This article originally appeared on http://www.futurity.org/.
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Weight loss among obese adults of any age may lead to significant cost savings, research shows, and those savings peak at age 50.
The savings benefit both the patient and broader society, say the researchers, whose work was based on computer modeling and appears in the journal Obesity.
Researchers found that a 20-year-old adult who goes from being obese to overweight would save an average of $17,655 in direct medical costs and productivity losses over his or her lifetime. The same person cutting enough pounds to reach a healthy weight would result in an average savings of $28,020.
A 40-year-old adult going from being obese to overweight can save an average of $18,262. If the same person dropped to normal weight, an average savings of $31,447 can follow, the study found.
A high body mass index is linked to a higher risk of serious conditions like diabetes, cardiovascular disease, and some cancers, potentially leading to high medical and societal costs and productivity losses. More than 70 percent of adults in the United States are overweight or obese, which in direct medical expenses alone costs nearly $210 billion a year.
“Over half the costs of being overweight can be from productivity losses, mainly due to missed work days,” says Bruce Y. Lee, executive director of the Global Obesity Prevention Center at the Johns Hopkins University Bloomberg School of Public Health.
The researchers developed a computational simulation model representing the US adult population and showing the lifetime costs and health effects for an individual with obese, overweight, and healthy weight statuses at ages 20 through 80. The model used data from the Coronary Artery Disease Risk Development in Young Adults and Atherosclerosis Risk in Communities studies.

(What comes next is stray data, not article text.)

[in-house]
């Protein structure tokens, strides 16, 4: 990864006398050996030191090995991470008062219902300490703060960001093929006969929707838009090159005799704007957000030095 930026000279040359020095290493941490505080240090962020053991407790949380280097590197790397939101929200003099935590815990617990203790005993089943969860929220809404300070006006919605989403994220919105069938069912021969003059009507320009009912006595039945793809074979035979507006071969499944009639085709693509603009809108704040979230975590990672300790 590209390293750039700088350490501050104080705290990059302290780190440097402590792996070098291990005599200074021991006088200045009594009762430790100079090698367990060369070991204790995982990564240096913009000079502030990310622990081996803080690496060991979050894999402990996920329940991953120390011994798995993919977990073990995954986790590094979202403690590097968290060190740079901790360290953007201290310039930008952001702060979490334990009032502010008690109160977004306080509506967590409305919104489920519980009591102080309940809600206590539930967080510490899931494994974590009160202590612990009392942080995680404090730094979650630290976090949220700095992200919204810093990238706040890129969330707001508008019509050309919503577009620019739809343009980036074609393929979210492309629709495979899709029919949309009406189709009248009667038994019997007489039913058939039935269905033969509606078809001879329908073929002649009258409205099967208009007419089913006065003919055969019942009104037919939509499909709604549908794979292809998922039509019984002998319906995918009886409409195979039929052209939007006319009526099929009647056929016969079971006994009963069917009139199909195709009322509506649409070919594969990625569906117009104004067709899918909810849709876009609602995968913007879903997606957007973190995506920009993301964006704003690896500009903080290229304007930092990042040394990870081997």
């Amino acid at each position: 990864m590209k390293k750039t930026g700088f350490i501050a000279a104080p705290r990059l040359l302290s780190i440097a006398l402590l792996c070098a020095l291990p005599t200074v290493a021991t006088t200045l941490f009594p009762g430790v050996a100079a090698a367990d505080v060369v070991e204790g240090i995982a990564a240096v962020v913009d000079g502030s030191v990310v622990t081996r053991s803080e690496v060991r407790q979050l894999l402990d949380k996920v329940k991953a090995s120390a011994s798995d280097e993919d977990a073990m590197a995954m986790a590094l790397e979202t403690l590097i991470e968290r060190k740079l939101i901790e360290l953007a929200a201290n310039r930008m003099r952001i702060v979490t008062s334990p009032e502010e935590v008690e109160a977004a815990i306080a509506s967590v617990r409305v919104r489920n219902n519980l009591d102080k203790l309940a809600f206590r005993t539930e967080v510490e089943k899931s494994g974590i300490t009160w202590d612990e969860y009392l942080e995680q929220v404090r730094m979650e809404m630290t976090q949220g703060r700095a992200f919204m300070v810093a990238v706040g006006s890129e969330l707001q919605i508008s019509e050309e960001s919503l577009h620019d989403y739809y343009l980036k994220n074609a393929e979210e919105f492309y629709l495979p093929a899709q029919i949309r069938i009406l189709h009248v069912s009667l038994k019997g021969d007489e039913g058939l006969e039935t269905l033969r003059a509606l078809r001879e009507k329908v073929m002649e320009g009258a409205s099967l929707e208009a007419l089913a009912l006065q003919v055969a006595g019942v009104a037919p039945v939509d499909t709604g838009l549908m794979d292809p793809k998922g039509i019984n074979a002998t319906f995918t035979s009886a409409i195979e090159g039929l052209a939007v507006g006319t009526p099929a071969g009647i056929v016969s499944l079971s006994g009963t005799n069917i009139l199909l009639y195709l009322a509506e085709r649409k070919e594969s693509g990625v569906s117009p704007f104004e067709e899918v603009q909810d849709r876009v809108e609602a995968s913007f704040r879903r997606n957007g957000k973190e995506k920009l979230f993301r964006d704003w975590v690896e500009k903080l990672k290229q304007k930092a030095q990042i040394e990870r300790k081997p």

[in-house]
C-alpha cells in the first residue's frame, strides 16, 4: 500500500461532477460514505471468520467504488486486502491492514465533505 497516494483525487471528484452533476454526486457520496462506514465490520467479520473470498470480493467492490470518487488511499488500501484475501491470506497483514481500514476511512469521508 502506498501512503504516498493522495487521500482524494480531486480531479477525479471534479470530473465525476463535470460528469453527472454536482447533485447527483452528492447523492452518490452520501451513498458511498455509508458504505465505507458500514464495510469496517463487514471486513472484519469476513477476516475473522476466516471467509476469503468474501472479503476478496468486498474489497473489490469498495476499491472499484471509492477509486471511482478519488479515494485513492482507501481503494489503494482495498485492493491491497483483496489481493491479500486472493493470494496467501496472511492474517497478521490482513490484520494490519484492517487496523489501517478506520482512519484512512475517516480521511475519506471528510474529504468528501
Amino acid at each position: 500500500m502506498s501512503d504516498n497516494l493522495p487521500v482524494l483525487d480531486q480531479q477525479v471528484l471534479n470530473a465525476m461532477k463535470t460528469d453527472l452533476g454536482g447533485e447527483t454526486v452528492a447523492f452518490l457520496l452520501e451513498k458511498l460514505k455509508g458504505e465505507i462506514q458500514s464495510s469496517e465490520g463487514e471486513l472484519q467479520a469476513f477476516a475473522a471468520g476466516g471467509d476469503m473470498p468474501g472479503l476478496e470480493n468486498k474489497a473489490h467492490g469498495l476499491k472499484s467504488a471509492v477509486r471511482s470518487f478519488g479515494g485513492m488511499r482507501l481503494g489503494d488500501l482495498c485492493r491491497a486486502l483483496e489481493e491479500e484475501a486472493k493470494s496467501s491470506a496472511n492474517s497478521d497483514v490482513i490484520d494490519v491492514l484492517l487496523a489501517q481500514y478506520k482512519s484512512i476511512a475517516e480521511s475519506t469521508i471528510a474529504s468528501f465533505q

The model simulated the weight and health status of an adult as he or she ages year by year throughout his or her lifetime to track the individual medical costs and productivity losses of each person. Included were the estimated direct medical costs to the insurer and health care facility, plus productivity losses and sick time.
The research team found that cost savings peak at age 50 with an average total savings of $36,278. After age 50, the largest cost savings occur when an individual with obesity moves to the normal weight category as opposed to the overweight category, emphasizing the importance of weight loss as people age. This finding is important because people aged 50 and older account for more than 60 percent of incremental societal costs, which includes higher taxes to support government insurance and higher copays and other out-of-pocket expenses.
“Most previous models have taken into account one or a few health risks associated with obesity. Subsequently, the forecasted costs may be unrealistic,” says Saeideh Fallah-Fini, who was part of the research team. “The model we developed takes into account a range of immediate health complications associated with body weight, like hypertension or diabetes, as well as all major long-term adverse health outcomes, including heart disease and some types of cancer, in forecasting the incremental health effects and costs to give a realistic calculation.”
The researchers say that once they realize the reverberating effects of obesity on the productivity of employees and, consequently, their profits, employers may look to redesign or sponsor healthy lifestyle programs with weight-loss initiatives.
The Eunice Kennedy Shriver National Institute of Child Health and Human Development and the Agency for Healthcare Research and Quality funded the study.